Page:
The team was already well on its way to the Presidents’ Trophy by the time the All-Star Break rolled around, sitting at a record of 33-12-4 before the game took place. Buffalo finished strong, losing just three games in the month of February and eventually finishing with a record of 53-22-7. The Sabres finished with 113 points, winning the team’s first (and thus far, only) Presidents’ Trophy as the best team in the regular season.
The Sabres had six 20-goal scorers in the 2006-07 season, something that the team has not had since. Daniel Briere finished 10th in the league in scoring, finishing the campaign with 32 goals and 63 assists for 95 points. Thomas Vanek emerged as an elite goal scorer, finishing the season with 43 goals at just 23 years old. Chris Drury and Jason Pominville both finished with over 30 goals and 60 points, with Derek Roy and Maxim Afinogenov also finishing with over 60 points.
The 2006-07 Buffalo Sabres were, statistically, the best team in the league, and looked to be in a great position to bring the Stanley Cup to Buffalo.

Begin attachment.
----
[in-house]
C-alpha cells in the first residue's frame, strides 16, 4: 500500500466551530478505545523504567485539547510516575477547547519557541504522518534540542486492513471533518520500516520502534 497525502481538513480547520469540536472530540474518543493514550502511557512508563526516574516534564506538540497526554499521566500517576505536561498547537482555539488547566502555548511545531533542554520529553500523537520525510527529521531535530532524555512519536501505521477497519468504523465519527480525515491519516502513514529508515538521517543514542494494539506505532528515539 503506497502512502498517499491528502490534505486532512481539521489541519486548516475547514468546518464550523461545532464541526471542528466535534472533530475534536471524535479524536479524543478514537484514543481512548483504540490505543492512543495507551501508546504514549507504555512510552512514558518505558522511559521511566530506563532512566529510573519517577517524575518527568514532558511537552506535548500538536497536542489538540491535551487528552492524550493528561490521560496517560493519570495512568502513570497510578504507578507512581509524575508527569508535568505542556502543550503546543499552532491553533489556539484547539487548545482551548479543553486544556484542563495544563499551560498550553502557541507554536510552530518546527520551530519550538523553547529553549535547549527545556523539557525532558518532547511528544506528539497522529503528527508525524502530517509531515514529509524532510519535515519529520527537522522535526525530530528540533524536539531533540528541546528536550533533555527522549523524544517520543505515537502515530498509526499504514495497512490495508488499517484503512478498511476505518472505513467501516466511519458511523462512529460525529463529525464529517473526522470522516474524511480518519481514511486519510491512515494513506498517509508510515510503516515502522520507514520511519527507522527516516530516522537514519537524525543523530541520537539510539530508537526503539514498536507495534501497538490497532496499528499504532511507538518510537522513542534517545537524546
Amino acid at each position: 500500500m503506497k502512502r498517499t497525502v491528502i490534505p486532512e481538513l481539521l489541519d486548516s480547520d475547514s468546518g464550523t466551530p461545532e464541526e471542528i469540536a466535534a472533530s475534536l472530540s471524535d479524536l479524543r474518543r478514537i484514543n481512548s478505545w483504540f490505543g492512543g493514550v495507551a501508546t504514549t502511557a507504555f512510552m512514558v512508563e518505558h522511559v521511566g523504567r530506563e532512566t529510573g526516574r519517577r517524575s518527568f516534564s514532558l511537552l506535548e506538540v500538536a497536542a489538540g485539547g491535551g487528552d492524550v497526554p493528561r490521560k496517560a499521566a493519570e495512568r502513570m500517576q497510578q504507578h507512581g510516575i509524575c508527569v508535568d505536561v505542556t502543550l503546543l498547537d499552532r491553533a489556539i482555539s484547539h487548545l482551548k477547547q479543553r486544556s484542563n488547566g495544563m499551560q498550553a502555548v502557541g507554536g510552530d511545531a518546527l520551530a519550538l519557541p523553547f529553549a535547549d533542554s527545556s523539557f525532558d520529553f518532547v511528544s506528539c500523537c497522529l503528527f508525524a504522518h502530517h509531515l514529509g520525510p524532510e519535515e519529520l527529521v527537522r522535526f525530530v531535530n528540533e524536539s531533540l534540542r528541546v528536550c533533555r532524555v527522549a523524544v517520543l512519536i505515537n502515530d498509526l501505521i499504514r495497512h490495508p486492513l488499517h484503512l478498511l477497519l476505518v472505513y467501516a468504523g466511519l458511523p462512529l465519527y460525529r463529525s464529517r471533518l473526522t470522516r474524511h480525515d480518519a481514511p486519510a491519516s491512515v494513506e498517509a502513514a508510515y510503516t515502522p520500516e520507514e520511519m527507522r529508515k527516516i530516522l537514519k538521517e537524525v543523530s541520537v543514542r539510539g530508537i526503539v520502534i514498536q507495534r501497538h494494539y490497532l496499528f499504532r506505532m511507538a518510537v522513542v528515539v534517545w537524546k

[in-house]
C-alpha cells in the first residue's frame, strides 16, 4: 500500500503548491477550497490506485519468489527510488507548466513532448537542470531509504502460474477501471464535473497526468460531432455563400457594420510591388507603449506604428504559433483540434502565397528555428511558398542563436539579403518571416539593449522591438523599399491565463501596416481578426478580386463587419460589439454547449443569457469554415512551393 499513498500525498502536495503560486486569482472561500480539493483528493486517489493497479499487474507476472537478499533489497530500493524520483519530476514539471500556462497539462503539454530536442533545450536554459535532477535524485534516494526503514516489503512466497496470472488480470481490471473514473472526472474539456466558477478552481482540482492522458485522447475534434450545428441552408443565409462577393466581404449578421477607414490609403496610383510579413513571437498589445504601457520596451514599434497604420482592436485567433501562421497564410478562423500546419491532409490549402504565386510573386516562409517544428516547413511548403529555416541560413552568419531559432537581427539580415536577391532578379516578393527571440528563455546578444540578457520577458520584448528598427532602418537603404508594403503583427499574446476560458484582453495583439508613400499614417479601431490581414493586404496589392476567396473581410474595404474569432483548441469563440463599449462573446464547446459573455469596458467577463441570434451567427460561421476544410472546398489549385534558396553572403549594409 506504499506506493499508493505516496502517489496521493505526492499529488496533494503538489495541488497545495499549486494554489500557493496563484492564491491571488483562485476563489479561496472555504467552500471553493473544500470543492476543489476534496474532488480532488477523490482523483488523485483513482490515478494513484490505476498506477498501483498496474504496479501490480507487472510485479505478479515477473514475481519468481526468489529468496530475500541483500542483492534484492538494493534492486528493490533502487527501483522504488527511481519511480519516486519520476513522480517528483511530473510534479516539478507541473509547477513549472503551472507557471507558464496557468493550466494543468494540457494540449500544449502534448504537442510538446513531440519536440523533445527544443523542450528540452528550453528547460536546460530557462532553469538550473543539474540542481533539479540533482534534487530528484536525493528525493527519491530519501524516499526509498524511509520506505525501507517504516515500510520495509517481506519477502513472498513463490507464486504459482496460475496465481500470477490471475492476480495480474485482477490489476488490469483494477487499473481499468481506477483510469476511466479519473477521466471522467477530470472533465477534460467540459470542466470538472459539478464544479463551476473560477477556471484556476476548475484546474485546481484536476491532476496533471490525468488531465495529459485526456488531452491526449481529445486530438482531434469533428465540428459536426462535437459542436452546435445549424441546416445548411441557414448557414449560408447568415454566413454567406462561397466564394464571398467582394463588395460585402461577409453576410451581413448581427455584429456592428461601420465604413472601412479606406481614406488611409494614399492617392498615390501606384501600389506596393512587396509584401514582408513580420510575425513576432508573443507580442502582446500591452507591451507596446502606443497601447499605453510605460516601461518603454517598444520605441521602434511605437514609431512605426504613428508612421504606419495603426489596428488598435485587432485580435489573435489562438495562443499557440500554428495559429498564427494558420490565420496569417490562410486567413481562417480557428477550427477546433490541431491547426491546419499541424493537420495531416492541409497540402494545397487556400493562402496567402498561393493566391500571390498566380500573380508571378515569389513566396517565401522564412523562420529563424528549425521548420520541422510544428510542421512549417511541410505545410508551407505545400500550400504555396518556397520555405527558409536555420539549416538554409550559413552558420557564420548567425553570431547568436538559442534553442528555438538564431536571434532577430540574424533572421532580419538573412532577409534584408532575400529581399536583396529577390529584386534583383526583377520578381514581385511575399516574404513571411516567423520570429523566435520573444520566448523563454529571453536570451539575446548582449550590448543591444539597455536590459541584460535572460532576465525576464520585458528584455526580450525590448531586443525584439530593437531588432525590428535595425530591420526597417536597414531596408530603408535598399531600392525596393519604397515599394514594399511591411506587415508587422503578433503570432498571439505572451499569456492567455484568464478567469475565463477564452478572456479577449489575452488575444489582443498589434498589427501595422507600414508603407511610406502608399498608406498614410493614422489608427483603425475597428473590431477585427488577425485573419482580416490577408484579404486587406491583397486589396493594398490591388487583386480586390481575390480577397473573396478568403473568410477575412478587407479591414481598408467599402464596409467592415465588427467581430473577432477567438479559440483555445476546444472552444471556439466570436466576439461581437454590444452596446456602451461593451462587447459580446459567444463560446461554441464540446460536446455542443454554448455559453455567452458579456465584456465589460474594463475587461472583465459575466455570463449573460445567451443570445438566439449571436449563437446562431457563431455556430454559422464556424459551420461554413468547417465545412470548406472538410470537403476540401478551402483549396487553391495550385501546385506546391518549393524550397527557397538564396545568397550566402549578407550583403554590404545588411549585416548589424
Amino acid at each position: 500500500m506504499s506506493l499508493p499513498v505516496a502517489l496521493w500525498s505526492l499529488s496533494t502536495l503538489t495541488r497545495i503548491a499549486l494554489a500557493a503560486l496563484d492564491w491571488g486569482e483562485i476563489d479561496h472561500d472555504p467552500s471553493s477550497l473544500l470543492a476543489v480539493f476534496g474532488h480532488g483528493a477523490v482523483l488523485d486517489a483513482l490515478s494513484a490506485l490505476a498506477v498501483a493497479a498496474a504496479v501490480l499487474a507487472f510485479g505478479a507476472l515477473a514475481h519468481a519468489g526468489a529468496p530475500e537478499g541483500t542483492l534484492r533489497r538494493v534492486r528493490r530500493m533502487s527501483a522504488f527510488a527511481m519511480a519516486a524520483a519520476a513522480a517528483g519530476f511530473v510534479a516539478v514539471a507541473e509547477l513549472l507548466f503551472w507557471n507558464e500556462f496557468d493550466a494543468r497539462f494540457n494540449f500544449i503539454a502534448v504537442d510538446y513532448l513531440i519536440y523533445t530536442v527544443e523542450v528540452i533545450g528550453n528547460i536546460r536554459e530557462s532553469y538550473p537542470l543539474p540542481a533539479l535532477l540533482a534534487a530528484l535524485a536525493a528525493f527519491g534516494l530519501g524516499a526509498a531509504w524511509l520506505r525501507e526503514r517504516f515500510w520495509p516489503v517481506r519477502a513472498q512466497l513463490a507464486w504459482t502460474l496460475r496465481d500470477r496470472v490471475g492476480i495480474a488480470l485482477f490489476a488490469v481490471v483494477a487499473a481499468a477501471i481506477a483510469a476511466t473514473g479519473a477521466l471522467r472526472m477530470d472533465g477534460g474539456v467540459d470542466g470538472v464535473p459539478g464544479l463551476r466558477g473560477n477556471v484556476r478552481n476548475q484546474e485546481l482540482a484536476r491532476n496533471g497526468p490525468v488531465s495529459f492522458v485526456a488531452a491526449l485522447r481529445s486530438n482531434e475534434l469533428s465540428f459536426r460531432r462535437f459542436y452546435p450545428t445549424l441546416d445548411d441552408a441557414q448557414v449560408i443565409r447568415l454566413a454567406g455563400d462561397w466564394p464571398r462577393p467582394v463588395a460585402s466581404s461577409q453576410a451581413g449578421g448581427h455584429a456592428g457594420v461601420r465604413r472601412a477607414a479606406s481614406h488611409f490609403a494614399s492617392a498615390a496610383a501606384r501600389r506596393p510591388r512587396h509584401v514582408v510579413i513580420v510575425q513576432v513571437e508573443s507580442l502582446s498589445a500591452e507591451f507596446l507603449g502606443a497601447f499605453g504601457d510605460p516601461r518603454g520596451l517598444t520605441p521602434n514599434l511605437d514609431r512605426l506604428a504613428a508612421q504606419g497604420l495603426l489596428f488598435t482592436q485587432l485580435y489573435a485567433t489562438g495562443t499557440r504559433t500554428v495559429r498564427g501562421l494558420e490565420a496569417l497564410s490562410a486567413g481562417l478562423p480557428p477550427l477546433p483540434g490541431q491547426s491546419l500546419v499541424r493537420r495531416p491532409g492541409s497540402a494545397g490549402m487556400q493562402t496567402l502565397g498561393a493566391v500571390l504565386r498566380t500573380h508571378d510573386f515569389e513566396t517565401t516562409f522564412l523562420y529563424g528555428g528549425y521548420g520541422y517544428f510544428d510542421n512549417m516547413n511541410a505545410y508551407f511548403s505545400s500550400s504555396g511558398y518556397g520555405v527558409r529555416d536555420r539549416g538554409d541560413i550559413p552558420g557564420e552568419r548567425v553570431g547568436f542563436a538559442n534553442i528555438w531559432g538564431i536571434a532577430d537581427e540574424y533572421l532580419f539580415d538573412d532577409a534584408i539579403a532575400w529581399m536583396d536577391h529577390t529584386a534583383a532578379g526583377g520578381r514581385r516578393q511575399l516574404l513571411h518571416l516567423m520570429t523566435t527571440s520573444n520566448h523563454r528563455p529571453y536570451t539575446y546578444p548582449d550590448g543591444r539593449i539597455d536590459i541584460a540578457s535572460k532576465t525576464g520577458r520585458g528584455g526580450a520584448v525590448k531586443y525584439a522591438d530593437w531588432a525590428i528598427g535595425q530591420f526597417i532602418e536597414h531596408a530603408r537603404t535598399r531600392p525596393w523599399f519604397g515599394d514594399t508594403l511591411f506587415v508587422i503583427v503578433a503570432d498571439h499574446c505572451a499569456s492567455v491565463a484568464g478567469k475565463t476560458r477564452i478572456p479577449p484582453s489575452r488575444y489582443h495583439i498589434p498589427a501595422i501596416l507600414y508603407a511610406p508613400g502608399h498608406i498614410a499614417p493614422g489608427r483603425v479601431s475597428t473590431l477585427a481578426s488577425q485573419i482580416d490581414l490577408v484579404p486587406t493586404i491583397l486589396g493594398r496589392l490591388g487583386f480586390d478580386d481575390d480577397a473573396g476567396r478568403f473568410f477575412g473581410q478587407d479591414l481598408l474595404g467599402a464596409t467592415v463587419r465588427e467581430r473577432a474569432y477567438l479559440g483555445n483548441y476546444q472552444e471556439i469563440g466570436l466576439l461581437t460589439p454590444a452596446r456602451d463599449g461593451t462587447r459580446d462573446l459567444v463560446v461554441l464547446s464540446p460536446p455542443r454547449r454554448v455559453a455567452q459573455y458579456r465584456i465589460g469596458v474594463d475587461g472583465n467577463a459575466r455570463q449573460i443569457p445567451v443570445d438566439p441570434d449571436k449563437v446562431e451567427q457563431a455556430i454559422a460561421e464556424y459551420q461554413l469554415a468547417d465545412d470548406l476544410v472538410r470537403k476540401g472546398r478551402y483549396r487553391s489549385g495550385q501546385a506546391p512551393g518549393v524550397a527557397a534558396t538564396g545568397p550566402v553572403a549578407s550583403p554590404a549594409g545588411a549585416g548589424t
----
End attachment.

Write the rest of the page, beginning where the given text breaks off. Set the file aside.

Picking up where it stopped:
The Beginning of the End
Finishing as the best team in the league, the Sabres earned home-ice advantage throughout the playoffs, something that paid off early. Buffalo defeated the eighth-place New York Islanders in the first round of the 2006-07 playoffs in five games, finishing off the series at HSBC Arena.
Buffalo continued their tour of New York in the next round of the playoffs when the team faced the New York Rangers in the Eastern Conference semi-finals. Although the team won the series in six games, the cracks in the once rock-solid team began to show. Five out of the series’ six games were one-goal games, with the series actually being tied at one point.
The team was just four wins away from making the Stanley Cup Finals for the first time since the 1998-99 season, but one team stood in its way, and that team was perhaps the club Buffalo feared the most. The Sabres were forced to play against the Ottawa Senators in the Eastern Conference Final, one of the few teams Buffalo had a losing record against in the regular season (losing six games to the Sens while only winning three).
Buffalo never had a chance against Ottawa, as the team was handled by the club from Canada’s capital. The Sabres lost the series in five games, never really looking like a Presidents’ Trophy winning team.